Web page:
Hydrogels are considered promising for disc regeneration strategies. However, it is currently unknown whether the destruction of the natural interface between nucleus and surrounding structures caused by nucleotomy and an inadequate annulus closure diminishes the mechanical competence of the disc.
To clarify these mechanisms and to evaluate whether hydrogels are able to restore the biomechanical behaviour of the disc a combined in vivo and in vitro and approach was used.
To consider physiological loading conditions in vitro, the intradiscal pressure was first measured in 3 sheep over 24 hours in vivo. Average measured intradiscal pressure was ~0.75 MPa during day and ~0.5 MPa during night which corresponds to an axial force of 130 and 58 N, respectively.
Two different loading protocols were performed in vitro: (1) an axial compressive stiffness test and (2) an axial compressive test of 3 loading cycles each consisting of 15 minutes at 130 N and 30 minutes at 58 N. The tests were performed on 24 ovine motion segments (16×L2-L3, 8×L4-L5).
Four different states were investigated: (i) INTACT, (ii) DEF-NUC: Nucleus tissue was removed and subsequently re-implanted and (iii-iv) two different hydrogels as nucleus replacements: DDAHA (Anika Therapeutics, Abano Therme, Italy) and iGG-MA (3 B's Research Group, University of Minho, Portugal).
During the test, the axial displacement and the nucleus pressure were recorded.
In the stiffness test (1), the load-deformation-curves of all tested segments showed a nonlinear behavior characterized by a toe-region at the beginning of loading. This was followed by a progressive region and ended with an almost linear response.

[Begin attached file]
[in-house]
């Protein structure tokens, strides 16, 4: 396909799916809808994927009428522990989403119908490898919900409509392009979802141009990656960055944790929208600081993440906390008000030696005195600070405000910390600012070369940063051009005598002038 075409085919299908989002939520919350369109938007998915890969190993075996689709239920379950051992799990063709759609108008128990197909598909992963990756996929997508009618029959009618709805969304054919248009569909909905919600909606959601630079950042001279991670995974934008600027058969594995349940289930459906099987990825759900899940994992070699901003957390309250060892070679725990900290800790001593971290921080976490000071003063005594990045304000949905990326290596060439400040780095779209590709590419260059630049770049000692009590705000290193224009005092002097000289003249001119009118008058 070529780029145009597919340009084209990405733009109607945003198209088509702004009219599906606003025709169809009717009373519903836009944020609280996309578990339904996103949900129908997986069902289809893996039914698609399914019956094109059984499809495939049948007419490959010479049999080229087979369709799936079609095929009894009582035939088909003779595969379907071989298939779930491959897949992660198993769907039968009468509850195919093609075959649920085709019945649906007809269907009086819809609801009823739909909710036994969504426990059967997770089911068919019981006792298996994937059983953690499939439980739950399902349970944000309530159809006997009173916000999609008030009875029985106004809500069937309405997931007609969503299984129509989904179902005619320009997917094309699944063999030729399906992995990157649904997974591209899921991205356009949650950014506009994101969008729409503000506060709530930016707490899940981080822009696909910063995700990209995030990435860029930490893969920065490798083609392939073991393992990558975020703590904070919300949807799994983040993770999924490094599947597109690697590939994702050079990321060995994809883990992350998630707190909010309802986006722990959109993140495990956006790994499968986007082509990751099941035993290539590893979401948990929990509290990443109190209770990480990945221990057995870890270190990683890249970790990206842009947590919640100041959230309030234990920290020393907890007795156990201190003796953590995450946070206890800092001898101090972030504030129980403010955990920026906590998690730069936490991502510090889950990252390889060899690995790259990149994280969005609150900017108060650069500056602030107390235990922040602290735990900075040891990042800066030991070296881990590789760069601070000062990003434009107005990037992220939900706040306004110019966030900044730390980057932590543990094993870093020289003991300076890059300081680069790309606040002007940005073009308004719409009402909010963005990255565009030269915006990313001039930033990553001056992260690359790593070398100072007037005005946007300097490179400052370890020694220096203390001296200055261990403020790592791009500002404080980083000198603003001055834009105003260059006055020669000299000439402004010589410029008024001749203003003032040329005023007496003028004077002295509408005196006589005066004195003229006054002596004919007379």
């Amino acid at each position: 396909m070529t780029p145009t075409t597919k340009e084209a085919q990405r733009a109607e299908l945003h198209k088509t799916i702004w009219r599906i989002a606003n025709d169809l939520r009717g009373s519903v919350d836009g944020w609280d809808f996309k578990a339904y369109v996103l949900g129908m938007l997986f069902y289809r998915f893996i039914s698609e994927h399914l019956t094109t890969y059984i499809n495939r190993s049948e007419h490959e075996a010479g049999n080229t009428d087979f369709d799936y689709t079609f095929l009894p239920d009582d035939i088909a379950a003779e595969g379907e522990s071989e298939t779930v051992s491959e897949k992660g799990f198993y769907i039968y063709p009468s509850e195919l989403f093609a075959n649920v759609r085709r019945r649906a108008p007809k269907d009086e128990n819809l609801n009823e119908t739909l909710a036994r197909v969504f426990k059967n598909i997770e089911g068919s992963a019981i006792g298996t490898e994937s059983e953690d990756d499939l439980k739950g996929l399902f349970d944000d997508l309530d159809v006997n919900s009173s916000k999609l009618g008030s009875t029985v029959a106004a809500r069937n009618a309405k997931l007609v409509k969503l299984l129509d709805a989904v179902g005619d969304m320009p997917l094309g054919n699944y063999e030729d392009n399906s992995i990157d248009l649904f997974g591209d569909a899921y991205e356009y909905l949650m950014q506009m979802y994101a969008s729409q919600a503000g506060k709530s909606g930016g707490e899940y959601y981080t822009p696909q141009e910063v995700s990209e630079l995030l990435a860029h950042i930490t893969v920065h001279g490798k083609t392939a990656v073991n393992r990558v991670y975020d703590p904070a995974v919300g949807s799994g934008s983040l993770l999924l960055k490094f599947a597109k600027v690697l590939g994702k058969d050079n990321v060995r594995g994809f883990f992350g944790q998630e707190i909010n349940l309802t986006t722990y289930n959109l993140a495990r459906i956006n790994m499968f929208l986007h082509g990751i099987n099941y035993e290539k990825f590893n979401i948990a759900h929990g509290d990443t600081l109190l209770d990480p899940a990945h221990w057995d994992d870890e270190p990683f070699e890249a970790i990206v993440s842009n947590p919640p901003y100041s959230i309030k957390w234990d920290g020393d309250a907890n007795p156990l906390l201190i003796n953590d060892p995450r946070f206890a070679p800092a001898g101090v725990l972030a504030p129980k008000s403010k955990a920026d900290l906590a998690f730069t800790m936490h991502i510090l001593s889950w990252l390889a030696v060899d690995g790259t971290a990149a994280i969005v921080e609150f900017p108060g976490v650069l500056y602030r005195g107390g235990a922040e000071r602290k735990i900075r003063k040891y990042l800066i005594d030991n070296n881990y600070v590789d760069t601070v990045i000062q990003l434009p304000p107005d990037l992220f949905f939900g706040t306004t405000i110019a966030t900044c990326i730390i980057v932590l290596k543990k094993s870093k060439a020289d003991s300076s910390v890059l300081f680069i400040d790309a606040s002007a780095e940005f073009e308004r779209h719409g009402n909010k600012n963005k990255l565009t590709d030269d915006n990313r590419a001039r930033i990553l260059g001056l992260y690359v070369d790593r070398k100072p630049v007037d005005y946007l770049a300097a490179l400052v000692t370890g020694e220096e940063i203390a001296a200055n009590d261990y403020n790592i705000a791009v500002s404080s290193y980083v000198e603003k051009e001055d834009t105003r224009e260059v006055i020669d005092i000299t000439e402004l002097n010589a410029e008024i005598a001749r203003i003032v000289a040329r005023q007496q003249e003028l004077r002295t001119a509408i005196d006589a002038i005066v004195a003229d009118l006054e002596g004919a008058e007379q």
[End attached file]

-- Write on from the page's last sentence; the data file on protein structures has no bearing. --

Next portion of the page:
→ No significant differences were observed between the different testing groups.
In the compression test (2) INTACT showed a typical creep response with a steady loss of specimen height under the constant diurnal load of 130 N. The night load only led to a slight recovery. Two intervals of night load did not compensate for the loss of height resulting from two intervals of diurnal load. Intact ovine discs caused a nucleus pressure of ~0.3 MPa without any external load. The application of 130 and 58 N initially caused the desired nucleus pressures of 0.75 and 0.5 MPa, respectively. During the diurnal load, the pressure slightly decreased by ~3%, while it remained almost constant during the night load.
→ DEF-NUC, DDAHA and iGG-MA increased the height-loss (maximal for DEF-NUC: ~33%) and decreased the fluid pressurization (maximal for DEF-NUC: ~26%) compared to INTACT.
The re-implantation of the natural nucleus, assumed as being the ideal implant, was not able to restore the mechanical function of the disc. This may be due to (i) a damaged natural interface between nucleus and surrounding structures, (ii) an inadequate annulus sealant and (iii) a destroyed collagen-proteoglycan compound making up the native nucleus tissue. Therefore, hydrogels that mimic the mechanical behaviour of the native nucleus may still fail in restoring the disc height and fluid pressurization when neglecting the disturbed structural interrelations.
This work is funded by the EU project DISC REGENERATION (NMP-2007-CPIP213904), and by the German Research Foundation (WI 1352 14- 1).